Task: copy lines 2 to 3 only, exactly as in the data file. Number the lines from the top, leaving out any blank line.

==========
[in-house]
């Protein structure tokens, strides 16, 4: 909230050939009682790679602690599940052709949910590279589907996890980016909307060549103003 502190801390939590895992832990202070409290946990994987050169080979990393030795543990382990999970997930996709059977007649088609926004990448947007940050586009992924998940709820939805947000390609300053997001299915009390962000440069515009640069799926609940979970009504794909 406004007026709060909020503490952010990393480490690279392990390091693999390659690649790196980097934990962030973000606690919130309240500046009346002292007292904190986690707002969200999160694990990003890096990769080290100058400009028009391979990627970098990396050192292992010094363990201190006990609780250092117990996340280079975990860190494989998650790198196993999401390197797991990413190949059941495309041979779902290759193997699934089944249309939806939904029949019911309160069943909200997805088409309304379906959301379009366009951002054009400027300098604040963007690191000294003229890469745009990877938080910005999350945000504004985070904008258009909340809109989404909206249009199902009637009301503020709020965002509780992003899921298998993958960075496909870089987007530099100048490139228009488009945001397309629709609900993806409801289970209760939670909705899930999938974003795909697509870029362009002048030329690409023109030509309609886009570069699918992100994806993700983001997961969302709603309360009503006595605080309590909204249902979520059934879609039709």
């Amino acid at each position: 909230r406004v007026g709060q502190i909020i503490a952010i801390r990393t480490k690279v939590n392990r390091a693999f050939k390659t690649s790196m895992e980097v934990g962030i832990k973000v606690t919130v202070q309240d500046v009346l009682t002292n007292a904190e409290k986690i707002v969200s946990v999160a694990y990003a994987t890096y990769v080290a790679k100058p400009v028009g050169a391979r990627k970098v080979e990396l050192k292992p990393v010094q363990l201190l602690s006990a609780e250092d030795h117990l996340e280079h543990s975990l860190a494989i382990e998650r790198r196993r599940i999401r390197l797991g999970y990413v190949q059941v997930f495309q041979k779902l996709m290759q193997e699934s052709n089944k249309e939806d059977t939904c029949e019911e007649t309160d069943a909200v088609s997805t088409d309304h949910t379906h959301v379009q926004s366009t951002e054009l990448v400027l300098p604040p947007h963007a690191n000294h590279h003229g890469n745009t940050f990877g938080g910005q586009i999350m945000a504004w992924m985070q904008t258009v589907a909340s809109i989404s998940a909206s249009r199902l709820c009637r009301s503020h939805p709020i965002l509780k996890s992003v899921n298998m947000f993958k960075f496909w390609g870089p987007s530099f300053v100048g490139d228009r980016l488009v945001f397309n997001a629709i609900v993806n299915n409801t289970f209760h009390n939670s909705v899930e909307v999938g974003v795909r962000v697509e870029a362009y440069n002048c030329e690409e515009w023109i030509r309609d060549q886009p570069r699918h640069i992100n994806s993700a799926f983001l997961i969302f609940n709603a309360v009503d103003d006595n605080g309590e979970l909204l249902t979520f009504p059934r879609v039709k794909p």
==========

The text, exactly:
């Protein structure tokens, strides 16, 4: 909230050939009682790679602690599940052709949910590279589907996890980016909307060549103003 502190801390939590895992832990202070409290946990994987050169080979990393030795543990382990999970997930996709059977007649088609926004990448947007940050586009992924998940709820939805947000390609300053997001299915009390962000440069515009640069799926609940979970009504794909 406004007026709060909020503490952010990393480490690279392990390091693999390659690649790196980097934990962030973000606690919130309240500046009346002292007292904190986690707002969200999160694990990003890096990769080290100058400009028009391979990627970098990396050192292992010094363990201190006990609780250092117990996340280079975990860190494989998650790198196993999401390197797991990413190949059941495309041979779902290759193997699934089944249309939806939904029949019911309160069943909200997805088409309304379906959301379009366009951002054009400027300098604040963007690191000294003229890469745009990877938080910005999350945000504004985070904008258009909340809109989404909206249009199902009637009301503020709020965002509780992003899921298998993958960075496909870089987007530099100048490139228009488009945001397309629709609900993806409801289970209760939670909705899930999938974003795909697509870029362009002048030329690409023109030509309609886009570069699918992100994806993700983001997961969302709603309360009503006595605080309590909204249902979520059934879609039709």
């Amino acid at each position: 909230r406004v007026g709060q502190i909020i503490a952010i801390r990393t480490k690279v939590n392990r390091a693999f050939k390659t690649s790196m895992e980097v934990g962030i832990k973000v606690t919130v202070q309240d500046v009346l009682t002292n007292a904190e409290k986690i707002v969200s946990v999160a694990y990003a994987t890096y990769v080290a790679k100058p400009v028009g050169a391979r990627k970098v080979e990396l050192k292992p990393v010094q363990l201190l602690s006990a609780e250092d030795h117990l996340e280079h543990s975990l860190a494989i382990e998650r790198r196993r599940i999401r390197l797991g999970y990413v190949q059941v997930f495309q041979k779902l996709m290759q193997e699934s052709n089944k249309e939806d059977t939904c029949e019911e007649t309160d069943a909200v088609s997805t088409d309304h949910t379906h959301v379009q926004s366009t951002e054009l990448v400027l300098p604040p947007h963007a690191n000294h590279h003229g890469n745009t940050f990877g938080g910005q586009i999350m945000a504004w992924m985070q904008t258009v589907a909340s809109i989404s998940a909206s249009r199902l709820c009637r009301s503020h939805p709020i965002l509780k996890s992003v899921n298998m947000f993958k960075f496909w390609g870089p987007s530099f300053v100048g490139d228009r980016l488009v945001f397309n997001a629709i609900v993806n299915n409801t289970f209760h009390n939670s909705v899930e909307v999938g974003v795909r962000v697509e870029a362009y440069n002048c030329e690409e515009w023109i030509r309609d060549q886009p570069r699918h640069i992100n994806s993700a799926f983001l997961i969302f609940n709603a309360v009503d103003d006595n605080g309590e979970l909204l249902t979520f009504p059934r879609v039709k794909p």